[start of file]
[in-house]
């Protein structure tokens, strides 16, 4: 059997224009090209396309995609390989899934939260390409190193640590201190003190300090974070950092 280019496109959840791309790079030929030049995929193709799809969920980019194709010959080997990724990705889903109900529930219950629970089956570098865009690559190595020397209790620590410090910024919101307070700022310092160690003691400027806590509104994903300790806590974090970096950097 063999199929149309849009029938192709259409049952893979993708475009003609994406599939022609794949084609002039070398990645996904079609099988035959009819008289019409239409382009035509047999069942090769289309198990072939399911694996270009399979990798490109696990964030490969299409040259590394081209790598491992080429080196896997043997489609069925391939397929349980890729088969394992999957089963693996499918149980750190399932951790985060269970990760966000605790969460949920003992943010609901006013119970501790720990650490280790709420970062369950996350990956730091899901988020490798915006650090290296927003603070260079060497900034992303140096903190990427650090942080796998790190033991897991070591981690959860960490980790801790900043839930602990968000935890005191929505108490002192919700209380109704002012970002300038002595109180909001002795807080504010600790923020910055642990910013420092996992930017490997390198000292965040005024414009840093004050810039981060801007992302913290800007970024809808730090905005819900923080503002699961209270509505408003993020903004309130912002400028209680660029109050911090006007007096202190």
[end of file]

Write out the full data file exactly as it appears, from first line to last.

[in-house]
């Protein structure tokens, strides 16, 4: 059997224009090209396309995609390989899934939260390409190193640590201190003190300090974070950092 280019496109959840791309790079030929030049995929193709799809969920980019194709010959080997990724990705889903109900529930219950629970089956570098865009690559190595020397209790620590410090910024919101307070700022310092160690003691400027806590509104994903300790806590974090970096950097 063999199929149309849009029938192709259409049952893979993708475009003609994406599939022609794949084609002039070398990645996904079609099988035959009819008289019409239409382009035509047999069942090769289309198990072939399911694996270009399979990798490109696990964030490969299409040259590394081209790598491992080429080196896997043997489609069925391939397929349980890729088969394992999957089963693996499918149980750190399932951790985060269970990760966000605790969460949920003992943010609901006013119970501790720990650490280790709420970062369950996350990956730091899901988020490798915006650090290296927003603070260079060497900034992303140096903190990427650090942080796998790190033991897991070591981690959860960490980790801790900043839930602990968000935890005191929505108490002192919700209380109704002012970002300038002595109180909001002795807080504010600790923020910055642990910013420092996992930017490997390198000292965040005024414009840093004050810039981060801007992302913290800007970024809808730090905005819900923080503002699961209270509505408003993020903004309130912002400028209680660029109050911090006007007096202190």